"Our planes returned at about 0530," Clark later wrote in his journal. "We apparently lost three and some others had holes from flak and machine-gun fire, but the mission had to be rated a success."

One of those losses was Mr. Prince's plane, and although he managed to walk away from the crash landing, he and his crew had to spend the next more than two weeks in hiding until the Germans were driven from the area. Their arrival back at Fulbeck created quite a stir among those who had feared the worst for the missing Airmen.

"Everyone in the squadron assumed they were held captive or they were dead until one day they showed up in the Mess Hall (back at Fulbeck) with long scraggly beards," Cozad said.

The group would fly three more missions over the Cherbourg peninsula in the days following D-day. On June 10, the Group was ordered to leave Fulbeck for a new airfield in western Britain which would put them closer to France and the missions to come.

Following the night of nights that was their D-day, the 442nd TCG would go on to lead or participate in every major airborne operation in the European theatre of war.

 It was of several US locations where the Waco CG-4A combat glider was built during World War II. Unlike its predecessor the CG-3A, pictured in the America Royal Arena here, the CG-4A could carry not only trooops, it was capable of carrying a jeep with a trailer, a 75mm howitzer or a specially made small bulldozer. from Waco World
Located two miles south of Knob Noster, Mo., just off U.S. Highway 50, Whiteman Air Force Base's name and roots stem from World War II.
During the U.S. mobilization following the Japanese attack on Pearl Harbor in 1941, Whiteman AFB was activated on Aug. 6, 1942, as Sedalia Glider Base.
In November 1942, the installation became Sedalia Army Air Field and was assigned to the 12th Troop Carrier Command of the Army Air Force. The field served as a training site for glider tactics and paratroopers.
Assigned aircraft included the Douglas C-46s, C-47s and the Waco CG-4A glider. Following the end of the war in 1945, the base closed and most of the buildings were abandoned.
In August 1951, however, the base returned to life again and became a part of Strategic Air Command. SAC activated the 4224th Air Base Squadron to supervise the rehabilitation and construction of a new base, Sedalia AFB.
The 4224th continued its activities until Oct. 20, 1952, when it inactivated while turning over the base to the 340th Bombardment Wing. SAC scheduled the 340th to received the command's newest aircraft systems, the B-47 Stratojet and KC-97 tanker. Construction workers soon completed runway repairs and other projects in November 1953, paving the way for the arrival of the first B-47 in March 1954.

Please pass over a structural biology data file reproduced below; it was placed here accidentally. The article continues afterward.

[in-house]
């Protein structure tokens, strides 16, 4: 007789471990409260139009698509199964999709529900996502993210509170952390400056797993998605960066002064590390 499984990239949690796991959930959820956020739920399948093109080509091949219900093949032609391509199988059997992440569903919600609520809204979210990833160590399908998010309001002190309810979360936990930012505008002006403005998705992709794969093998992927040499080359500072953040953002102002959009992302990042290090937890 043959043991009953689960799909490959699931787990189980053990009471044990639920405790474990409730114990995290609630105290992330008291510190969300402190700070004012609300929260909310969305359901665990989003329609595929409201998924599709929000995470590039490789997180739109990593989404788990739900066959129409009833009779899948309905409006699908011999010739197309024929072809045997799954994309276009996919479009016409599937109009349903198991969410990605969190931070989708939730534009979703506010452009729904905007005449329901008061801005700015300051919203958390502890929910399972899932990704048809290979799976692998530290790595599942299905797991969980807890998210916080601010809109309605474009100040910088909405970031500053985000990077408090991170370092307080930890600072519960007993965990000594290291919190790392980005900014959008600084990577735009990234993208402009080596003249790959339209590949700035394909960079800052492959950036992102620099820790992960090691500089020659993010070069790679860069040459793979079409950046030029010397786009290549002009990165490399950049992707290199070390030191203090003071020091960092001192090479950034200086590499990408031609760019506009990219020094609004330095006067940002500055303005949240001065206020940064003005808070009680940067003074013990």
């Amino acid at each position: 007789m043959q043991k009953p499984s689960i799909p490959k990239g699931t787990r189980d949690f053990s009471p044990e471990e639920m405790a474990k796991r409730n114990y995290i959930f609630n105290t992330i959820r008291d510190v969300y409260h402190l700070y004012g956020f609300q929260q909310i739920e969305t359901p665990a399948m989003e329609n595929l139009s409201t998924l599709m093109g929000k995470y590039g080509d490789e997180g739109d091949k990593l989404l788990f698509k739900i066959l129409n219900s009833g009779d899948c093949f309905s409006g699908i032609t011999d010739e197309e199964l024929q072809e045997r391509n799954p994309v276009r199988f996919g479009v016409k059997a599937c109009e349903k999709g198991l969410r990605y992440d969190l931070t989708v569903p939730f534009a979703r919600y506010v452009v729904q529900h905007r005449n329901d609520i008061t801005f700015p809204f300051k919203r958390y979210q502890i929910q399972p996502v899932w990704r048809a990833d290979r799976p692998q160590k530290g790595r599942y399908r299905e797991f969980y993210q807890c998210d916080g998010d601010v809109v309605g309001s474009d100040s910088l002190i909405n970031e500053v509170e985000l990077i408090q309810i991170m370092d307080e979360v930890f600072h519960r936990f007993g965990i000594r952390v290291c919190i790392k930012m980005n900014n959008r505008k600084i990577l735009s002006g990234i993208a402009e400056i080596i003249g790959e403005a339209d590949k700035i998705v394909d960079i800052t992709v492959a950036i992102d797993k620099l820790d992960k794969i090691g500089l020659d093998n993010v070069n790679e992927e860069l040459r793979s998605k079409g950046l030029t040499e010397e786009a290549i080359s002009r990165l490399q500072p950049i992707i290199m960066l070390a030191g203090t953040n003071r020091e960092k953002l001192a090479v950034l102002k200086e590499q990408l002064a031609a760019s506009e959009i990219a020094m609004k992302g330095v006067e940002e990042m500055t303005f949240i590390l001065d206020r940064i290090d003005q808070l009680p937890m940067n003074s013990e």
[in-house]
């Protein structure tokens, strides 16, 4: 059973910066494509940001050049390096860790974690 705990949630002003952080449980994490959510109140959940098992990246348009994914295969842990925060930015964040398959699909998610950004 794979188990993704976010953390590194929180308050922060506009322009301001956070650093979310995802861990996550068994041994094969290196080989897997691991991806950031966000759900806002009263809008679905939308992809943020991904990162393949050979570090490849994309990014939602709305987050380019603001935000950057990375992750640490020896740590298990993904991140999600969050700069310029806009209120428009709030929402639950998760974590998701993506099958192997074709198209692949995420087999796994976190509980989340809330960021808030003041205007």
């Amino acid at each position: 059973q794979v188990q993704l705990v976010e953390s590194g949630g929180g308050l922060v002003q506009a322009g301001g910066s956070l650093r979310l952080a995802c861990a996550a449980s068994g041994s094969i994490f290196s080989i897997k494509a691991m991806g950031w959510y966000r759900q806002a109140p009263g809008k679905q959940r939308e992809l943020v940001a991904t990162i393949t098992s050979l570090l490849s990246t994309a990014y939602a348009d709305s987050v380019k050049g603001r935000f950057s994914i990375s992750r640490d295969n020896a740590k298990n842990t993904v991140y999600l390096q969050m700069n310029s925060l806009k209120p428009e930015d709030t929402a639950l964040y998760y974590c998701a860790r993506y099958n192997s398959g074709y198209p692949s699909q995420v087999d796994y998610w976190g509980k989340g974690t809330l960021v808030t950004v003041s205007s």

Grand Central and the First DC-3
Sometimes, even staged publicity photos capture really remarkable moments in time. Such is the case with today's photo, an 8x10 glossy press print officially issued by American Airlines in 1937. Shown is American Airlines' Flagship Texas, which many consider being the very first Douglas DC-3. If this photo looks familiar to Glendale enthusiasts, it is because it is a very similar view to the photo used on the cover of John Underwood's seminal book Grand Central Air Terminal.
The first DST, NX14988 (Douglas c/n 1494), took to the air on her maiden flight on December 17, 1935, a mere 32 years to the day after the Wright Brothers' first flight, and only seven months after Raymond's original report had been written! The crew consisted of Carl Cover, Fred Collbohm and Ed Stinemann. 
Douglas DST NX14988 on its first flight, 17 December 1935. (Douglas Aircraft Company) It crashed and was destroyed on 15 October 1942 during bad weather near Knob Noster, MO.)

After initially serving as a flight test aircraft, the plane was finally delivered to America with an NC registration and became their nose number A-115 and was named Flagship Texas. The Texas was formally accepted by American on April 29, 1936, and "Flagship Service" with the new planes was kicked off on June 26, 1936, with inaugurations featuring the Flagship New York at Newark NJ and Flagship Illinois at Chicago. By the end of 1936, Donald Douglas' gamble had paid off, and American had possession of their twenty aircraft, and ten more had been delivered to other carriers.
It was later sold to TWA to be used in flying Army cargo contracts, and then later sold to the War Department and the Army Air Corps (as serial 42-43619) and assigned to the 24th Troop Carrier Squadron.

American Airlines’ Douglas DST, NX14988, the first DC-3. (San Diego Air and Space Museum Archives)
The Texas, in 1940 it was converted to standard 32-passenger DC-3 configuration. It was later sold to TWA to be used in flying Army cargo contracts, and then later sold to the War Department and the Army Air Corps (as serial 42-43619) and assigned to the 24th Troop Carrier Squadron. Unfortunately,  it crashed and was destroyed on 15 October 1942 during bad weather near Knob Noster, MO.

American Airlines’ Douglas DST NC14988 at Glendale, California, 1 May 1936. (

 NC14988, Left


No comments: